August 7, 2008


David Brooks calls Barack Obama a sojourner (Joan Walsh, 8/05/08, Salon)

As Brooks puts it: "Andrew Jackson was a backwoodsman. John Kennedy had his clan. Ronald Reagan was forever associated with the small-town virtues of Dixon and Jimmy Carter with Plains."

How silly is all of that? Reagan's Dixon roots ran through Hollywood and a career as an actor, as well as a union leader turned union foe, a liberal turned conservative; a divorced ladies man turned right-wing family values guy. Part of his appeal, in fact, was his synthetic identity, which he had in common with most Americans. John F. Kennedy was elected in spite of his "clan" affiliation, not because of it; he barely defeated Richard Nixon in 1960. Journalists played along, for a while, with the re-creation of Jimmy Carter, landed politician, as Jimmy Carter, humble peanut farmer, and then turned on him.

Likewise, Bill Clinton was an amalgam of social and cultural influences: an authentic son of working-class Arkansas who saw himself (like Obama, in Brooks' formula) as a baby-boom product of the American meritocracy. But the Beltway didn't really play along with that Clinton self-invention: He was always white trash; his Georgetown degree didn't make him part of Georgetown (and Clinton had a self-destructive streak that let him collude in his exclusion). Finally, George W. Bush is a complete political confection: a rich-kid Connecticut Yankee dressed up like a cowboy, who pretended to be an oilman and failed at every job he ever had (except maybe baseball boss), including this latest. And yet unlike Clinton and Carter, Bush is still blessed to have journalists playing along with his confection of tribe and place.

In short, Obama has a lot in common with every president Brooks mentions, and then some. (It's interesting to note that, like Obama, Clinton, Reagan and Richard Nixon had absent or unreliable alcoholic fathers.) But only Obama is a "sojourner" who doesn't know his place. Sorry, that probably wasn't fair. Let's just say we don't know his place.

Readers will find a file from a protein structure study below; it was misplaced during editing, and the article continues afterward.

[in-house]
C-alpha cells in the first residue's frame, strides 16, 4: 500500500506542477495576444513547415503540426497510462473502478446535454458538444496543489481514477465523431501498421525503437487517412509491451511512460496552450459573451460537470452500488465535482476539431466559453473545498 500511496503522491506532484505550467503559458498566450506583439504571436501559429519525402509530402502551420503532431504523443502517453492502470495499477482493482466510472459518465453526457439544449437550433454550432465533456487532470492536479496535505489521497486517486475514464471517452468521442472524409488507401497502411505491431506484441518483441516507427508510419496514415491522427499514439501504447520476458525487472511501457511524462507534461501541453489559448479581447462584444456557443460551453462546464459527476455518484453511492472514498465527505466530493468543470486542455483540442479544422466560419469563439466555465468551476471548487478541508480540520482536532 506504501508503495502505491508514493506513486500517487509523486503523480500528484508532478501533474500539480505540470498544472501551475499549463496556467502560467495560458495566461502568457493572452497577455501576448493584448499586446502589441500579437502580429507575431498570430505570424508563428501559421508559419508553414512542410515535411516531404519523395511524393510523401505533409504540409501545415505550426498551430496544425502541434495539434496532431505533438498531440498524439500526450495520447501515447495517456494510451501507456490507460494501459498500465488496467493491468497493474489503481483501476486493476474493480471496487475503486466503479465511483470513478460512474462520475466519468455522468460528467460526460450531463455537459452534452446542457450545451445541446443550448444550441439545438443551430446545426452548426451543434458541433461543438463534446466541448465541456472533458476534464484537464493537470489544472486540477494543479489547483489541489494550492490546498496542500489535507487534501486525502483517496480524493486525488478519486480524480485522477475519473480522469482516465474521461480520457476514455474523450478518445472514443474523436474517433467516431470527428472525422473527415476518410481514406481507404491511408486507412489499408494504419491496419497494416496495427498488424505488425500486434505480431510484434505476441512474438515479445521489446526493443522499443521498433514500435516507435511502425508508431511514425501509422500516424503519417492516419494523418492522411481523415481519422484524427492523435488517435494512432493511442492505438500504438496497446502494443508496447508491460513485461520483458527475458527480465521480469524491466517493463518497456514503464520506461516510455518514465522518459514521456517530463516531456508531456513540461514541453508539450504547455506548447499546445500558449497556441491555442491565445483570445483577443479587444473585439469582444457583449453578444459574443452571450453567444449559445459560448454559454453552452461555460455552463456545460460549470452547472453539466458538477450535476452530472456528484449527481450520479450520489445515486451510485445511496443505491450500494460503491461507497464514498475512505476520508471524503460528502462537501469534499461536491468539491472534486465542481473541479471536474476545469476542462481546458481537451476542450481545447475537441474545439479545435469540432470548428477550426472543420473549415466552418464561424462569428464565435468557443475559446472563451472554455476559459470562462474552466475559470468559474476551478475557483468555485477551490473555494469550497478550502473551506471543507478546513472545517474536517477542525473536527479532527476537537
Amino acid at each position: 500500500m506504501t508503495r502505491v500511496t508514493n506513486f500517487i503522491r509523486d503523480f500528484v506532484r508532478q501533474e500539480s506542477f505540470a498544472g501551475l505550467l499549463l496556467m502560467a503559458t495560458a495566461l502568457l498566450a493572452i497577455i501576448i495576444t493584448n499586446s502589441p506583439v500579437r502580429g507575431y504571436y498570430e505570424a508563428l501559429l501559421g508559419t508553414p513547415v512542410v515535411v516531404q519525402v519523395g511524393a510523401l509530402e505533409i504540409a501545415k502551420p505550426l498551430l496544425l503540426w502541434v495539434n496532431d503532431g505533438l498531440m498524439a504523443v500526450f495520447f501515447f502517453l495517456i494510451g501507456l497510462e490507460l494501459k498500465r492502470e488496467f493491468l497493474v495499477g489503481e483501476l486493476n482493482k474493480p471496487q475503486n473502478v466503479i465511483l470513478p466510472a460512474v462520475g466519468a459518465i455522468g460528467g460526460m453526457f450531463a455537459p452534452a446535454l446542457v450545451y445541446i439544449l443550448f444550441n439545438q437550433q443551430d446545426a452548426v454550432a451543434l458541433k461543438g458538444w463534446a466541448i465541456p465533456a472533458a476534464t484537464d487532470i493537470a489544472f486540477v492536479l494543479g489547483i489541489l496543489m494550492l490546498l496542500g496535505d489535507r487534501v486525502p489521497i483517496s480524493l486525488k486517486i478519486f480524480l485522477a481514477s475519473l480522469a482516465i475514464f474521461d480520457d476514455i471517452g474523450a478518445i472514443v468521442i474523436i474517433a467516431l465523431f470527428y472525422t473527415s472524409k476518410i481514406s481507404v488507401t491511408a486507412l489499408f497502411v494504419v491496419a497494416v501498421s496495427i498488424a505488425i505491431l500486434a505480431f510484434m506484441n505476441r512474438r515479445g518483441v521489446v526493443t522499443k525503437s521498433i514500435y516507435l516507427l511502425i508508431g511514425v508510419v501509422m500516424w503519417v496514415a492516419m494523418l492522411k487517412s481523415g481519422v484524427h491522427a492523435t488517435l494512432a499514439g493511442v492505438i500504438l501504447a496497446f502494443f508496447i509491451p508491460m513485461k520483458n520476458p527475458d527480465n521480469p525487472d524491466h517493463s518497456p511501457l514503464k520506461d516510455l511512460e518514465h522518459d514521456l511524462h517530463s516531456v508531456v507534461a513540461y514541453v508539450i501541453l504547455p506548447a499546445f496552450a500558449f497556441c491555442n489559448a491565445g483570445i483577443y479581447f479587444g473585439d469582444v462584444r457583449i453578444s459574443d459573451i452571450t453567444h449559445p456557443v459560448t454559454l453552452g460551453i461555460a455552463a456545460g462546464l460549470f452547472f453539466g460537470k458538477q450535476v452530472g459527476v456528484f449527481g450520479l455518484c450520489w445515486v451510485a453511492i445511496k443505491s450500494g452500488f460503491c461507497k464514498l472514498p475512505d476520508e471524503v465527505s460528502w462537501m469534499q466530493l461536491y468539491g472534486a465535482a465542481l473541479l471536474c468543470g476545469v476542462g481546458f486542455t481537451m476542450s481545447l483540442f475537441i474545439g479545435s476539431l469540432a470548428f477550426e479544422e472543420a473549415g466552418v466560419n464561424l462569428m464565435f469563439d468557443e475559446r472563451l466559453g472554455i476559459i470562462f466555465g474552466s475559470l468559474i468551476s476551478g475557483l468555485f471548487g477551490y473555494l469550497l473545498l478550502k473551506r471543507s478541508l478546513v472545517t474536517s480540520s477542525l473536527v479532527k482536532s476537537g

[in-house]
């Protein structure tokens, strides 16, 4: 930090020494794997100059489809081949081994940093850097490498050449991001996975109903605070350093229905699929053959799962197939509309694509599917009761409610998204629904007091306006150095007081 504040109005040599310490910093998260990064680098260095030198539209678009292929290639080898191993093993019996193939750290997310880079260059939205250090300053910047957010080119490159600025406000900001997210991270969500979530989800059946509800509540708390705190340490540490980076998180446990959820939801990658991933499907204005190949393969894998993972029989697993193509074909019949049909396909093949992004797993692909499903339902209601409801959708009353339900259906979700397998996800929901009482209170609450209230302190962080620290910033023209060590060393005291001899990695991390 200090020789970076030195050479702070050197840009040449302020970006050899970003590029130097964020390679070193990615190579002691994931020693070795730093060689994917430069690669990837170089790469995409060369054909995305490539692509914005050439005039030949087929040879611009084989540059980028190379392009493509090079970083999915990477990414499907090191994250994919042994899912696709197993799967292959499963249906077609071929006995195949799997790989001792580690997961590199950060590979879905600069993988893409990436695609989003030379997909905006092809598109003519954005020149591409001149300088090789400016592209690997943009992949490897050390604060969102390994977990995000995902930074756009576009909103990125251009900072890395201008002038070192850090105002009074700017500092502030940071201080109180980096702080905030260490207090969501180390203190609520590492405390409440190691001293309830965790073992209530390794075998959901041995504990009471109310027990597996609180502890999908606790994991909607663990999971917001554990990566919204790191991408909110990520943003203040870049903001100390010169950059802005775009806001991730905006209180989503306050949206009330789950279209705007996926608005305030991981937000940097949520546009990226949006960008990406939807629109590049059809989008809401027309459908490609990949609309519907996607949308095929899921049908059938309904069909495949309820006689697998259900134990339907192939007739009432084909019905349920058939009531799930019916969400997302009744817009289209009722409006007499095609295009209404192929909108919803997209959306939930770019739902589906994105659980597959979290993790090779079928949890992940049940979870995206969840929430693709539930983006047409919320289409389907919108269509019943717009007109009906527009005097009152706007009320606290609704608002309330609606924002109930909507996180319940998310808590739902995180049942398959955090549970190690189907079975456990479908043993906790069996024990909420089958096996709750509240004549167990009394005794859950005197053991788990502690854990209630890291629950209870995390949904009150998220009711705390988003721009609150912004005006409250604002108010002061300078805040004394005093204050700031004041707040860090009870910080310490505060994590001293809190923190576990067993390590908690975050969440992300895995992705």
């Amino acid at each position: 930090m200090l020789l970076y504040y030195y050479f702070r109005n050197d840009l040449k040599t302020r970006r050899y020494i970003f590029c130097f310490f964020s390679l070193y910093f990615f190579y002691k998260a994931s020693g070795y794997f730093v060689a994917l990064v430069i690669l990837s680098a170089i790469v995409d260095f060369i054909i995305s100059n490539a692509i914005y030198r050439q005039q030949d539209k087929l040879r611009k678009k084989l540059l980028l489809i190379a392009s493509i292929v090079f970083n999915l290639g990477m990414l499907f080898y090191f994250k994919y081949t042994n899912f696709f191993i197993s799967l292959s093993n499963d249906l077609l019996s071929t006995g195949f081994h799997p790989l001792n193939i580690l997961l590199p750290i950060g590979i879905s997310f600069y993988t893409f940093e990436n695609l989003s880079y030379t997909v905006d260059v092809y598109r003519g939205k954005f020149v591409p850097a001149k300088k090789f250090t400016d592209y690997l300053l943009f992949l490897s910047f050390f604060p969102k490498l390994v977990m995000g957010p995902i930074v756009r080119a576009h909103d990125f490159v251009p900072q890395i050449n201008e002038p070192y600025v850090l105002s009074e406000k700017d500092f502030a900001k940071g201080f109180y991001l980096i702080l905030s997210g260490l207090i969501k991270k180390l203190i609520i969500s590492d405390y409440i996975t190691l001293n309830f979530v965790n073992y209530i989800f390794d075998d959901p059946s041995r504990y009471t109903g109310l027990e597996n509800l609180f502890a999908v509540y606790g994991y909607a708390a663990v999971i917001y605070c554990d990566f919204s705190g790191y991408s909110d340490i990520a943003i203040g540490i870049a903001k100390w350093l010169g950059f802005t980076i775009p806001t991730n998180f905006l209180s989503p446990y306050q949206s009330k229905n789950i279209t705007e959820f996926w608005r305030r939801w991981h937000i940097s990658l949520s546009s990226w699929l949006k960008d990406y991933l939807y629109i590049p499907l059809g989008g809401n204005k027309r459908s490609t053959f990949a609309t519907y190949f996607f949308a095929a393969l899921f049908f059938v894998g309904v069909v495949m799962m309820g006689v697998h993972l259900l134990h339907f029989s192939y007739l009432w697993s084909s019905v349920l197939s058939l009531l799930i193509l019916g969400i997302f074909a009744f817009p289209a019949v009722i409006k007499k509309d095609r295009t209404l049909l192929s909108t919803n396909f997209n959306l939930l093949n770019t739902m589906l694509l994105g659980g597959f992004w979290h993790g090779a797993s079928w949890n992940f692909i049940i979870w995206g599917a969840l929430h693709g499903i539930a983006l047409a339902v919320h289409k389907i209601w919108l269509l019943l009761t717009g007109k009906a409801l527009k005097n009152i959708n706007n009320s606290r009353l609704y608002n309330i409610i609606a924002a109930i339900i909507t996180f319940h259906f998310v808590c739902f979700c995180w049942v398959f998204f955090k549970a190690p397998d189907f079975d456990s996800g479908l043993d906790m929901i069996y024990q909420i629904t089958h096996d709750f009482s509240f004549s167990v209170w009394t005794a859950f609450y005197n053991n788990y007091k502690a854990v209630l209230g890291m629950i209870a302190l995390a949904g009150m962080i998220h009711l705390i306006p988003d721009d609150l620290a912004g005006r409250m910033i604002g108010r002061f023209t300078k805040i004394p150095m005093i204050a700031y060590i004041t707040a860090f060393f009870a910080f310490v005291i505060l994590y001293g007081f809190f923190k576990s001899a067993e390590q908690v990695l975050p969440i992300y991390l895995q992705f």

Still, I'm letting myself answer Brooks' column, instead of ignoring it as I usually do, at least partly because I think he's put his finger on something, something I'd rather not take in. This McCain stuff? The nasty jokes and ads about him being "The One" or Paris Hilton or Chris Matthews' boy toy? The playing of the "playing the race card" card? I think it's working. It's too early to fret about polling, and yet the trends in recent polls seem ominous.

People knew exactly who Ronald Reagan and Bill Clinton were--as political figures, not as private men--because they told us exactly what they wanted to do as president. They were so wonkish you couldn't escape hearing about their plans for America. No one needed to know that Ron loved Nancy to the exclusion of even their children nor that Bill would get freaky with a lamppost in a pinch, so long as those things wouldn't/didn't impinge on their jobs. Mr. Clinton managed to get himself in trouble by first not acting on what he'd promised--reverting to Second Way Democrat for two years--and then by accosting staff in the Oval, breaking both ends of the bargain.

Similarly, and contrary to the Left's paranoia, folks don't much care what race Mr. Obama considers himself (anyone want to bet that the exit polls in November show at least 10% of voters don't realize he classifies himself as black?) nor whether he's Muslim, Black Nationalist, or Unitarian. What voters are interested in is what the guy who's asking for their vote plans to do with it. Senator Obama's answer, because he is a Second Way Democrat, has to be and is silence. If he told everyone what his political place is--the Northern liberal mainstream of the Democratic Party--the campaign would already be over.

Instead, it's left to the GOP to locate him--as it has previously Adlai Stevenson, George McGovern, Walter Mondale, Michael Dukakis, and John Kerry--and once it has done so he'll lose the election, as have his Northern liberal predecessors. This has already begun to occur which is why Ms Walsh can feel the worrying undertow in the polls. But riptide doesn't come until after his convention bounce and the Fall, when people start to pay a bit of attention.

Posted by Orrin Judd at August 7, 2008 11:48 AM

It occurred to me the other day that Obama has no credible "professional references" on his job application. At least I cannot think of anyone who has endorsed Obama for the job of President and who is trustworthy, accomplished in his/her own right, and intimately familiar with Obama's knowledge, skills and abilities. Curious.

Posted by: ghostcat at August 7, 2008 12:53 PM

Why don't the Dems move their Convention to a week before Nov. to take advantage of the post-convention bounce?

Posted by: ic at August 7, 2008 1:13 PM

Bush was a failure as governor of Texas? How'd Saloon manage to dig up that scoop? Take "governor" off the resumes of Clinton and Carter and you don't come up with much for them, either.

Posted by: Raoul Ortega at August 7, 2008 1:42 PM
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